The Fair Spanish Ladies

I leave you with my favorite part of the movie…one that occurs at the start of the third act, when Hooper and Quint are talking about the shark cage that he’s bringing aboard. Something about the way Quint queries Hooper on what he’s intending, on what he’s going to do with the cage, reminds me of my dad. As a teenager, whenever I was about to embark on some adventure where I’d not fully planned out my actions (which was about everyday) my dad would ask me a series of questions that, more often than not, would cause me to think about what I was planning…without blatantly calling me an idiot.

Quint: [seeing Hooper’s equipment] What are you? Some kind of half-assed astronaut?

[examining the shark cage]

Quint: Jesus H Christ, when I was a boy, every little squirt wanted to be a harpooner or a sword fisherman. What d’ya have there – a portable shower or a monkey cage?

Hooper: Anti-Shark cage.

Quint: Anti-shark cage. You go inside the cage?

[Hooper nods]

Quint: Cage goes in the water, you go in the water. Shark’s in the water. Our shark.


Quint: Farewell and adieu to you, fair Spanish ladies. Farewell and adieu, you ladies of Spain. For we’ve received orders for to sail back to Boston. And so nevermore shall we see you again.


To this day I respect anyone who can call me an idiot to my face in such a clever fashion. It’s how we learn, and keep from being eaten by a great white.

Farewell and adieu to you, classic movie fans. Thanks for letting me participate in the Spielberg Blogathon, even though I don’t have a site of my own.


*Kris Kringle is a guest blogger who is known for his clever tweets (aka @santaisthinking ), describing daily life while encouraging elves to make toys, otherwise he’s better known as the husband to this site’s host.


For many, August signals the ending of summer. One of the fun ways this August celebrates summer is via sharks, sharks and more sharks. Sharknadoes came back with a sequel vengeance when “Sharknado 2” aired on SyFy channel recently and became a national, albeit majorly campy, phenomena. August 10th, Discovery Channel returns in it’s 27th season of the very popular “Shark Week” and “JAWS Week” just completed it’s swim on AMC Channel. With all this shark action on the little screen, one can’t help but consider how much Steven Spielberg kicked off a firestorm and created a national fascination due to his film JAWS (1975).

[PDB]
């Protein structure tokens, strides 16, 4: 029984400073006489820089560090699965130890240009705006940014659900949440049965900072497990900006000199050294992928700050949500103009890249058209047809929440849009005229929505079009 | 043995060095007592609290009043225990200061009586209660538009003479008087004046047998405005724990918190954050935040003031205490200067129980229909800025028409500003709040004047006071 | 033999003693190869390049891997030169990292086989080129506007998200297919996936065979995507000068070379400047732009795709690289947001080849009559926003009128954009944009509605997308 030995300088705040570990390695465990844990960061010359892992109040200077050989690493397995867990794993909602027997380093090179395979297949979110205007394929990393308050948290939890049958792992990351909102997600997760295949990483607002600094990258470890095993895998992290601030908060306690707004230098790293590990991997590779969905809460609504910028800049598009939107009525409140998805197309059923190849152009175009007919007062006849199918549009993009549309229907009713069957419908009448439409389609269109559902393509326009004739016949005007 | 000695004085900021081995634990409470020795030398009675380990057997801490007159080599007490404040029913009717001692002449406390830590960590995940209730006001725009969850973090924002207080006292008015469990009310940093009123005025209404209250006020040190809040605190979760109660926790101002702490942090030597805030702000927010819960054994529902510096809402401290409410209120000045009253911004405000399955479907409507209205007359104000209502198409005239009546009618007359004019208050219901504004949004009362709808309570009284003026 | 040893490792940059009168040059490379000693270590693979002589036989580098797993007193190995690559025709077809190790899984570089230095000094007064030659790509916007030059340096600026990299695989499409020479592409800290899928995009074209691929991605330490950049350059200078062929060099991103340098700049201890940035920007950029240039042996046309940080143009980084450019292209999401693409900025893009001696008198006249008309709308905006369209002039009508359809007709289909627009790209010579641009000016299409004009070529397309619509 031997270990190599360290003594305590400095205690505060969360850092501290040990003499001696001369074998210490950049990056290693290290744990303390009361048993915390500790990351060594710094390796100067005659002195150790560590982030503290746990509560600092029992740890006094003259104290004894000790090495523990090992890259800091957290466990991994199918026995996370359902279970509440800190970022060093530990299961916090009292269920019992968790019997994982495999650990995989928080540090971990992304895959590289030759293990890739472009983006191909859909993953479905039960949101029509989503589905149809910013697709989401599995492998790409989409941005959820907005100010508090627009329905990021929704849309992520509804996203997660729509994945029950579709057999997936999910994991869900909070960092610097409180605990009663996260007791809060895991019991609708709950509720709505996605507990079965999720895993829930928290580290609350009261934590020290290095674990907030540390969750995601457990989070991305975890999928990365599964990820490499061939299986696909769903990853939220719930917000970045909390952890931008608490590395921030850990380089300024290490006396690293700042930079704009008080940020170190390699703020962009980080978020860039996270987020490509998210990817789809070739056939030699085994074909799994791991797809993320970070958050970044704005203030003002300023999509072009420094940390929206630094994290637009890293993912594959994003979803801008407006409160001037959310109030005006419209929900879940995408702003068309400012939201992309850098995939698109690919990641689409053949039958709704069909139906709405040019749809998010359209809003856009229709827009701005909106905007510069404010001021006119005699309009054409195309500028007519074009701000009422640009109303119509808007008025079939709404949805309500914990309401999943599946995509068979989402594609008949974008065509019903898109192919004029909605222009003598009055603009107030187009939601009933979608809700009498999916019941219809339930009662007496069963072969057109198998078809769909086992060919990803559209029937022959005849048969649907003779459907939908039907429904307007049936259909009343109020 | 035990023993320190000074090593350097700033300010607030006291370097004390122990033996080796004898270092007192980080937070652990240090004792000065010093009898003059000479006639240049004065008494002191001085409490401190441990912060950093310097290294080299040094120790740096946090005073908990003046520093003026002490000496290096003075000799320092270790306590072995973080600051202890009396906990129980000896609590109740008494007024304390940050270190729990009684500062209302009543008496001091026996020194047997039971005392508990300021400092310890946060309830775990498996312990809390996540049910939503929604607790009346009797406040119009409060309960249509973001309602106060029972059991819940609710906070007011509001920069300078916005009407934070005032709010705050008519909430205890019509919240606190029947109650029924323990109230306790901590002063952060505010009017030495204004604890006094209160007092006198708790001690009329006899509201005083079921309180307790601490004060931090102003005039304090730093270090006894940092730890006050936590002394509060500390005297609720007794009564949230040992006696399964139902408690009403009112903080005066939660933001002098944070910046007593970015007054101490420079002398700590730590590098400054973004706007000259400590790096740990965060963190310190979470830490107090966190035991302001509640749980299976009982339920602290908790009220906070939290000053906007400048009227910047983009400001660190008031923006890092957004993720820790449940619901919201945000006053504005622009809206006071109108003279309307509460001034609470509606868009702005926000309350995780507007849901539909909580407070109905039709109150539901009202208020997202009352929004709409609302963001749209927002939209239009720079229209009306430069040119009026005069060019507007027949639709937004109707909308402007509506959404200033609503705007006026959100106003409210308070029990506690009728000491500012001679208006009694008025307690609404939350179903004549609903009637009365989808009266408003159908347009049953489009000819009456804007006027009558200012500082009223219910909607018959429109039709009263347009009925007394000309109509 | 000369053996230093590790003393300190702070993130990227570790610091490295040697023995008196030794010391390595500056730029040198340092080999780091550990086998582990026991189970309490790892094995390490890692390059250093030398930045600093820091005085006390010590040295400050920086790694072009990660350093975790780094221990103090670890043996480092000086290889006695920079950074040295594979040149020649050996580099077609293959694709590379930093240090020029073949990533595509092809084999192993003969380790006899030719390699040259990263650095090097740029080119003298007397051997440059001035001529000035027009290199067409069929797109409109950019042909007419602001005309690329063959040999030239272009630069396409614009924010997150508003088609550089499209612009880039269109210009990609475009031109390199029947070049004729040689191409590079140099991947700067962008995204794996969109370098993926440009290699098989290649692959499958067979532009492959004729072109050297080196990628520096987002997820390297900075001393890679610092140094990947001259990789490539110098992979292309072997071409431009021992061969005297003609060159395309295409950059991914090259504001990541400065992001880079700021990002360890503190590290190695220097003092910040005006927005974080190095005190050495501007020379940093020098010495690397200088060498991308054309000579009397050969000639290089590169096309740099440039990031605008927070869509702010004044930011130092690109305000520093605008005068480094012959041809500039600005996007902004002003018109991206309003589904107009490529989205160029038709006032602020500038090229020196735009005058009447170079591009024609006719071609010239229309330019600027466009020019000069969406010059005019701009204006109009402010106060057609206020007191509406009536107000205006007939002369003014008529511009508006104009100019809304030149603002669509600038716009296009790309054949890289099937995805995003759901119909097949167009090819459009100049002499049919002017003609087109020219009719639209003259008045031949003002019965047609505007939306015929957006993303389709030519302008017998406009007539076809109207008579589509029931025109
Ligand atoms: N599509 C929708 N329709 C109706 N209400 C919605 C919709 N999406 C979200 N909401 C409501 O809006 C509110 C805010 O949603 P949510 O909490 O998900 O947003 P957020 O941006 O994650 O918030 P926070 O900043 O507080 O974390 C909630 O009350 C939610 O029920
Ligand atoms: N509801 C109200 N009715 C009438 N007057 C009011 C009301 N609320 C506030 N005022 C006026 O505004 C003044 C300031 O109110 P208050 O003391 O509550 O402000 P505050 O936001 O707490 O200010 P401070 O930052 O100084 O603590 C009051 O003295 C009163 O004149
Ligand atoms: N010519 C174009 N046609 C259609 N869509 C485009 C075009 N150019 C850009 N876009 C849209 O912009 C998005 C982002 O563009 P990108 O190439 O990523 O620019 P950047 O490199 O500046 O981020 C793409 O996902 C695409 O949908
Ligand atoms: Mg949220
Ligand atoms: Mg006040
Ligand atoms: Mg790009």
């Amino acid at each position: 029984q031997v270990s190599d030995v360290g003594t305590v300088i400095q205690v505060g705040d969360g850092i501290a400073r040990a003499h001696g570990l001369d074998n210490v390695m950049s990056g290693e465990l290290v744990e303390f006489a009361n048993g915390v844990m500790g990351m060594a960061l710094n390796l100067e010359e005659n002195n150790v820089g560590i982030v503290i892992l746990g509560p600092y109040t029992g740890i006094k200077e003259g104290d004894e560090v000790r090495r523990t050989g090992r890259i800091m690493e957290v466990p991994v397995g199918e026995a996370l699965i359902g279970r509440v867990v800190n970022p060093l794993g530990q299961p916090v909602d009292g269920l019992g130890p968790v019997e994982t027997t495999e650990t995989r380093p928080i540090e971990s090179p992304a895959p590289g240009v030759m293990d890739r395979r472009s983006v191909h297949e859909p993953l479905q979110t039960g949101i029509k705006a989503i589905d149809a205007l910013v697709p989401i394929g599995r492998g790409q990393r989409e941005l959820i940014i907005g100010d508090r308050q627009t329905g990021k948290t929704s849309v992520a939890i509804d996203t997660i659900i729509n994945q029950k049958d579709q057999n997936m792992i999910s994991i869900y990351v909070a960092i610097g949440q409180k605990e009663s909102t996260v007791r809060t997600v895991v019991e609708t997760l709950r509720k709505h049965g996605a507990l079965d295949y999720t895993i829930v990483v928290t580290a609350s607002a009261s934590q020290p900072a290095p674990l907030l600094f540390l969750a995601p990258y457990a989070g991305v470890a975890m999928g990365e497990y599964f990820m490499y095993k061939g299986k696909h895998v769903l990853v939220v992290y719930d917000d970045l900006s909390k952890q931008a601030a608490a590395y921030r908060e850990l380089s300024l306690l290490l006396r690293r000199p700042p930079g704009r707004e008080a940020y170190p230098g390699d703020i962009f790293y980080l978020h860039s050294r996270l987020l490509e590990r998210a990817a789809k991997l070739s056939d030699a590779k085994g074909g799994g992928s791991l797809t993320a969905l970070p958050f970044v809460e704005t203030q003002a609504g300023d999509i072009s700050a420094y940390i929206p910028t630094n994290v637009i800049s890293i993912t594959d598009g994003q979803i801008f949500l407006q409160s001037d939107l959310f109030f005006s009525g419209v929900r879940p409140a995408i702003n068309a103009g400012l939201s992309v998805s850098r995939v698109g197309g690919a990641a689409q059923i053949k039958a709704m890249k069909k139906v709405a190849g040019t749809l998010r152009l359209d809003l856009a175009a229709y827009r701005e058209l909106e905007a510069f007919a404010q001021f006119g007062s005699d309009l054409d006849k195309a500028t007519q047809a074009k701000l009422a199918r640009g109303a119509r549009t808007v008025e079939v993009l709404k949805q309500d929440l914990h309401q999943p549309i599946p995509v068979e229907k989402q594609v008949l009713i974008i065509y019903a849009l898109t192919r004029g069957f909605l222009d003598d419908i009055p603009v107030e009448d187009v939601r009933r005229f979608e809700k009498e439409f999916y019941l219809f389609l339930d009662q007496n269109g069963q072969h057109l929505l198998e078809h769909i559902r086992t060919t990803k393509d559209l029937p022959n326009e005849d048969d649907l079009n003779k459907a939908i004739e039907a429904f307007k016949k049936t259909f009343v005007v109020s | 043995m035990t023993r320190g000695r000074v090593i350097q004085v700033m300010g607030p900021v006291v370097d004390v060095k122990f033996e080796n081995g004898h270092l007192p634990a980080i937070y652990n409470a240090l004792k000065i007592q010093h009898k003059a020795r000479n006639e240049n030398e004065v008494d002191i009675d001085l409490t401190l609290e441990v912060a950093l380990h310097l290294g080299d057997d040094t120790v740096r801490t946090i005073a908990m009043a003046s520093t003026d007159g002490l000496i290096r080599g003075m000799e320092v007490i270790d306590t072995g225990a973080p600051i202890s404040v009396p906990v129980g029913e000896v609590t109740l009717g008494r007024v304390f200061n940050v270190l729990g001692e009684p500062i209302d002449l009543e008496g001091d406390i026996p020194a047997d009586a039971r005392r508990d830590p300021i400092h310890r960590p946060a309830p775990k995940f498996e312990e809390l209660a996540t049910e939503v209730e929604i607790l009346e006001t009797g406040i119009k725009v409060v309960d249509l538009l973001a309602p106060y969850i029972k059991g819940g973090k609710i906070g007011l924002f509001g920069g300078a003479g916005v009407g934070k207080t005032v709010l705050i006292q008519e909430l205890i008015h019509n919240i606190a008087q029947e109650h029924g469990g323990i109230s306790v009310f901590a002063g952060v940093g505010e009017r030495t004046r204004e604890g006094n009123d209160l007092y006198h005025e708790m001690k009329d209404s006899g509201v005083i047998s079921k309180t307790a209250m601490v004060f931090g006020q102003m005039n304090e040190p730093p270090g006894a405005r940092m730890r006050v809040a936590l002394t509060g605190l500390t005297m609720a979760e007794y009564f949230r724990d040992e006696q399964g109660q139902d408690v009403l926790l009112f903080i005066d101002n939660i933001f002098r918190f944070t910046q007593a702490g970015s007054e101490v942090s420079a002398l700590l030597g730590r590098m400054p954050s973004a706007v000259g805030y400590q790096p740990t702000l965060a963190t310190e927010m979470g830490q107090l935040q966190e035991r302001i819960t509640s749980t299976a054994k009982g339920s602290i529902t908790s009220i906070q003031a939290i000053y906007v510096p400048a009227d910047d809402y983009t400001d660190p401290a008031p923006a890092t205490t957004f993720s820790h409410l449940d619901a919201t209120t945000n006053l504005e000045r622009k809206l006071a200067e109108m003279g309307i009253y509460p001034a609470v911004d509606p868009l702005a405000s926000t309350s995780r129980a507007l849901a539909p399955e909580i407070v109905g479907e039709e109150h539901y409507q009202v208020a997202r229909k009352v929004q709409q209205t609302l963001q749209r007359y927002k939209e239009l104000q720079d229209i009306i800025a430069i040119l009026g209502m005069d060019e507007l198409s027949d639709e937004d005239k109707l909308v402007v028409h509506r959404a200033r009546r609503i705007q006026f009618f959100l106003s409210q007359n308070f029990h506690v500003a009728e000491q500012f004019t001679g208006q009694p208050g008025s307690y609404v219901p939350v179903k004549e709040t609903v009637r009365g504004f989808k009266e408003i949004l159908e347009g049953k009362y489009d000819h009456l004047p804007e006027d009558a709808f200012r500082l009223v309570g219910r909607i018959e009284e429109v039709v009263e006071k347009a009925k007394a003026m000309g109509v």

Not his first film and hardly his last, mega hit JAWS (1975) was just the beginning for Spielberg. Taking on everything from aliens, adventure-seeking archeologists, battlefields in WW2 to the Holocaust, director/producer/writer Steven Spielberg has become an American institution via the silver screen. According to imbd he has directed over 52 films and produced over 144 and continues his constant pace today. A prolific filmmaker to be certain. But more importantly, so many of his films became part of our American experience- thanks to his signature style of weaving in very heartfelt and little “real” moments into every film. With so many wonderful Spielberg offerings, why not bid adieu to summer with a SPIELBERG BLOGATHON?

So Michael of IT RAINS… YOU GET WET aka @le0pard13, Aurora of CITIZEN SCREENINGS aka @citizenscreen and I, Kellee of OUTSPOKEN & FRECKLED aka @IrishJayhawk66, are paying homage to this beloved master of cinema with a blockbuster blogathon to end the summer with a BANG!

Here’s how it works: